And I’m not talking about the upcoming time change next weekend. I am talking about a little reset to mitigate our unhealthy habits over the last couple of months.
Have you also gotten sucked right into the vortex of skipping breakfast, fast food at your desk for lunch, raiding the candy bowl in the office in the late afternoon, and then ordering out for dinner now that you are back at work, the kids are back in school, deadlines are looming, and we are ramping up to the holiday rollercoaster (food and emotions – oh my?)
And you thought…I just have to get back on track. I know I am eating poorly, am exhausted and now I have trouble sleeping too. Maybe a cleanse will do the trick. What comes to mind when you consider this? Do you conjure up images of protein powders, supplements, juices, detox teas, or cabbage soup?
Have you “googled” detox, cleanse or reset? What popped up? I bet fasting, juicing, and supplements did. Also getting toxins out by avoiding some types of foods and drink, even some references to colon cleanses, enemas and laxatives. It runs the gamut and it can put you off, I know.
I don’t know if these things work. But they are not on my radar as something I would promote for your health and wellbeing. I will share with you “why” in a minute.
However, I do know what works to help you get back on track with eating better, more regularly, and reducing your intake of harmful products. It is a whole food cleanse, which I have been a fan of since I first tried one back in 2016.
The goals of a cleanse at the outset are:
1. Remove sugar, gluten, dairy and processed foods from your diet for five days and observe how you feel.
2. Follow a shopping list, meal schedule and recipes to ensure you are eating a whole foods healthy meal 3 times per day.
3. Prepare food for yourself and your family at home (although there are tips included for eating out, if you can’t avoid it).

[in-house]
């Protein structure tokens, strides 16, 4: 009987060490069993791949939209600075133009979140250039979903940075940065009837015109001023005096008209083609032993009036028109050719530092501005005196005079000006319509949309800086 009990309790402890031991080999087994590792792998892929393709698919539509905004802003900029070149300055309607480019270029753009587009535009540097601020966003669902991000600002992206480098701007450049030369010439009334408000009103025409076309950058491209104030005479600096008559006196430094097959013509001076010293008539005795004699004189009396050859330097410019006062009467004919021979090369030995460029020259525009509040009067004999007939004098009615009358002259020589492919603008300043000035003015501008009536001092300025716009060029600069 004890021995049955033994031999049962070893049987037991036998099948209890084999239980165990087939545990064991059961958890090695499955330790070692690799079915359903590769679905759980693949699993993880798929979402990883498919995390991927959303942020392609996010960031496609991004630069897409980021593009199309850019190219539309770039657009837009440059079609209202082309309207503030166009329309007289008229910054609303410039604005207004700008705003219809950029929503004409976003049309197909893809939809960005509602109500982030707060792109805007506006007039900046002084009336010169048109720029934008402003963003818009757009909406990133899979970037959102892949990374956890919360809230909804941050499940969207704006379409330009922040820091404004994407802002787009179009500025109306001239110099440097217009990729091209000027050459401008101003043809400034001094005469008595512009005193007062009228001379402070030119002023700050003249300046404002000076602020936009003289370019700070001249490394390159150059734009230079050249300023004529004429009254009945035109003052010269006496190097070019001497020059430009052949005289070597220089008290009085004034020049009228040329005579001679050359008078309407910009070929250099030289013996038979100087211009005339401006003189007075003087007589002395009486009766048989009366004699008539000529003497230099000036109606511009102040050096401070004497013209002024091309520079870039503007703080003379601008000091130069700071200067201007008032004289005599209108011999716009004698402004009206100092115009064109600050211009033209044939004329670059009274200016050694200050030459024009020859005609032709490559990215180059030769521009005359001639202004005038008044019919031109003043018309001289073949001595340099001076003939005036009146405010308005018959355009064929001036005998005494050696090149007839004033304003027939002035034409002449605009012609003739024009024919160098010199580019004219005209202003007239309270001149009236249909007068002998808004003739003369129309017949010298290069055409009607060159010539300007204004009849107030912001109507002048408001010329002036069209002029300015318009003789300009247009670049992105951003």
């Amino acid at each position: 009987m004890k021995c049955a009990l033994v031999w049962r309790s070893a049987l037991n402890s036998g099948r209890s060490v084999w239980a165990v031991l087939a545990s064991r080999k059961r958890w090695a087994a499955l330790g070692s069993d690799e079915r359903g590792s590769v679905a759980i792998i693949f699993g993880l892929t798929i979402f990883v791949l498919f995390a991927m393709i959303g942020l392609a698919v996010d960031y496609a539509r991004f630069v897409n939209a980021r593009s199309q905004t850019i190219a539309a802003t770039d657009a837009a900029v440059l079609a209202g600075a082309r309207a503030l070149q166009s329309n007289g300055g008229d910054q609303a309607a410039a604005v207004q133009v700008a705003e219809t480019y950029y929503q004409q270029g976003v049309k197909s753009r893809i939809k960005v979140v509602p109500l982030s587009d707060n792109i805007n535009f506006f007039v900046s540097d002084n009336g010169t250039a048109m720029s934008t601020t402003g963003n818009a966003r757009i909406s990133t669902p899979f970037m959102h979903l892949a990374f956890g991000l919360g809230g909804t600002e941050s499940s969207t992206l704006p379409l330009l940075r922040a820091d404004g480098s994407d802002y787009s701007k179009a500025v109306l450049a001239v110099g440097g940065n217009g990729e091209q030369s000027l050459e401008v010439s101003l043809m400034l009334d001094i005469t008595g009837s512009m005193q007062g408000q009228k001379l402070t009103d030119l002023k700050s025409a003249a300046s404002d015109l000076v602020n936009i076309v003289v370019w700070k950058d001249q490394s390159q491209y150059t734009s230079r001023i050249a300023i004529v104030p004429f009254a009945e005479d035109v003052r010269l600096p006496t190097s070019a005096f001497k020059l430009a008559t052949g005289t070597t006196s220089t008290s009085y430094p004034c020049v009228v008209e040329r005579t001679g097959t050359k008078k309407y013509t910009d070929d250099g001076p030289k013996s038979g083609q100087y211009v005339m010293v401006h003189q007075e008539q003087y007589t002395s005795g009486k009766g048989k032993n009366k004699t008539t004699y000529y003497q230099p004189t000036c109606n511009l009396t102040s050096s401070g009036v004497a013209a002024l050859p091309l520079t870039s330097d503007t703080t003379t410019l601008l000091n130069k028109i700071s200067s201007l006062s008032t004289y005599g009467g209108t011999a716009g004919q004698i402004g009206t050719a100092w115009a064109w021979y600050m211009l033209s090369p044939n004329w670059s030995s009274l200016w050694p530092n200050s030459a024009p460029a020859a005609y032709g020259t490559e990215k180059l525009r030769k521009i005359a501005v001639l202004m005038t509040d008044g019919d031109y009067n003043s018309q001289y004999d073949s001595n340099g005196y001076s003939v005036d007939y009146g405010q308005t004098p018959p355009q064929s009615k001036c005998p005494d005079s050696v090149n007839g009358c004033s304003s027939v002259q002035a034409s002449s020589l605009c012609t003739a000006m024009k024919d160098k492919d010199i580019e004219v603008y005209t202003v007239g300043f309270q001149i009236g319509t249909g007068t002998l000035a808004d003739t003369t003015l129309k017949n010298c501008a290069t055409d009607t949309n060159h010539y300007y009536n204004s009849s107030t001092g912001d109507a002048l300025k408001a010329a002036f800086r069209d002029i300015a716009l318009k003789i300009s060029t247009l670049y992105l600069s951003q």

4. Engage in self-care practices such as baths, dry brushing, journaling, and light movement during the cleanse (nothing too rigorous).
5. Belong to a community to give you the support you need during the cleanse.
6. Observe bodily changes such as weight loss, clarity of thought, energy renewal and better sleep – all of which can occur during this cleanse.
7. Observe other changes that can occur, such as headache (caffeine withdrawal) or aches and pains (detoxing).
All of these activities really incorporate mindfulness into your relationship with food. Many of us have complicated and conflicting interactions with what, how and when we eat. Some of us, when stressed, reach for the comfort food of choice (sugar, caffeine, gluten, dairy, and processed food). Guilty!
When we make a conscious choice to eat purposefully, even if only for a few days, we decide to care for ourselves.
When we replace our standard American diet (SAD) with nutrient-dense foods, we are choosing to nourish ourselves fully.
When we go to the store with a list, and only buy the items on the list, we are choosing to eat differently, anticipating a different outcome.
When we follow a meal plan, we know what to expect and are prepared for each meal, instead of defaulting to a less than desirable choice, such as chips and dip.
When we prep our meals for ourselves and our families, we are infusing our meals with love and care.
Cleaning, chopping, sauteing, and blending ingredients, in itself can be a meditative practice.
When we treat ourselves to a delicious lavender-infused bath or foot soak, instead of some ice cream or chocolate, we choose a different reward system.